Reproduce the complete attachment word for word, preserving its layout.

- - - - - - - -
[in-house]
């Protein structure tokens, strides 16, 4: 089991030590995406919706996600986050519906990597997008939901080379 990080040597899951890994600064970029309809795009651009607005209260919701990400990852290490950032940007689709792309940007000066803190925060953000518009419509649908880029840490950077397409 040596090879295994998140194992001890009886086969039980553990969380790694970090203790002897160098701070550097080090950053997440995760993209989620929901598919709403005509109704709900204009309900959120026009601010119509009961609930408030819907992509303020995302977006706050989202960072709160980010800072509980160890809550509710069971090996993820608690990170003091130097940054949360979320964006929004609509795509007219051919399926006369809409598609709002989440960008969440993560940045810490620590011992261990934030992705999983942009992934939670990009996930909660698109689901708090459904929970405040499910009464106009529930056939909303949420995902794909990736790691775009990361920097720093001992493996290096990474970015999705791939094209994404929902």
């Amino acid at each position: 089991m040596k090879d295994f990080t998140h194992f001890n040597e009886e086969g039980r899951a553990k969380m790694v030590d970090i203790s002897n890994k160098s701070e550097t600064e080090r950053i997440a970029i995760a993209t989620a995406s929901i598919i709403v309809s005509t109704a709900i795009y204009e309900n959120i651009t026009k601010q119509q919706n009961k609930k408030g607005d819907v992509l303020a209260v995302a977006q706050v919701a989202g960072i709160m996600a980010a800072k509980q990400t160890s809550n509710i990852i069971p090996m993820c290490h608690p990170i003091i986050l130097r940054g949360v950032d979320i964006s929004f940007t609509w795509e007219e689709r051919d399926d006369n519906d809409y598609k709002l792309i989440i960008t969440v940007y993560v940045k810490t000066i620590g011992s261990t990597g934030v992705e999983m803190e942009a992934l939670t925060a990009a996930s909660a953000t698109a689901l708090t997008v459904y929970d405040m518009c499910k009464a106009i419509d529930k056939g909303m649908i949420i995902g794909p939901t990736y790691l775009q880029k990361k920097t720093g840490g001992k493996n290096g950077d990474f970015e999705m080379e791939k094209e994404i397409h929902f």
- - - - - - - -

[in-house]
């Protein structure tokens, strides 16, 4: 089991030590995406919706996600986050519906990597997008939901080379 990080040597899951890994600064970029309809795009651009607005209260919701990400990852290490950032940007689709792309940007000066803190925060953000518009419509649908880029840490950077397409 040596090879295994998140194992001890009886086969039980553990969380790694970090203790002897160098701070550097080090950053997440995760993209989620929901598919709403005509109704709900204009309900959120026009601010119509009961609930408030819907992509303020995302977006706050989202960072709160980010800072509980160890809550509710069971090996993820608690990170003091130097940054949360979320964006929004609509795509007219051919399926006369809409598609709002989440960008969440993560940045810490620590011992261990934030992705999983942009992934939670990009996930909660698109689901708090459904929970405040499910009464106009529930056939909303949420995902794909990736790691775009990361920097720093001992493996290096990474970015999705791939094209994404929902």
């Amino acid at each position: 089991m040596k090879d295994f990080t998140h194992f001890n040597e009886e086969g039980r899951a553990k969380m790694v030590d970090i203790s002897n890994k160098s701070e550097t600064e080090r950053i997440a970029i995760a993209t989620a995406s929901i598919i709403v309809s005509t109704a709900i795009y204009e309900n959120i651009t026009k601010q119509q919706n009961k609930k408030g607005d819907v992509l303020a209260v995302a977006q706050v919701a989202g960072i709160m996600a980010a800072k509980q990400t160890s809550n509710i990852i069971p090996m993820c290490h608690p990170i003091i986050l130097r940054g949360v950032d979320i964006s929004f940007t609509w795509e007219e689709r051919d399926d006369n519906d809409y598609k709002l792309i989440i960008t969440v940007y993560v940045k810490t000066i620590g011992s261990t990597g934030v992705e999983m803190e942009a992934l939670t925060a990009a996930s909660a953000t698109a689901l708090t997008v459904y929970d405040m518009c499910k009464a106009i419509d529930k056939g909303m649908i949420i995902g794909p939901t990736y790691l775009q880029k990361k920097t720093g840490g001992k493996n290096g950077d990474f970015e999705m080379e791939k094209e994404i397409h929902f």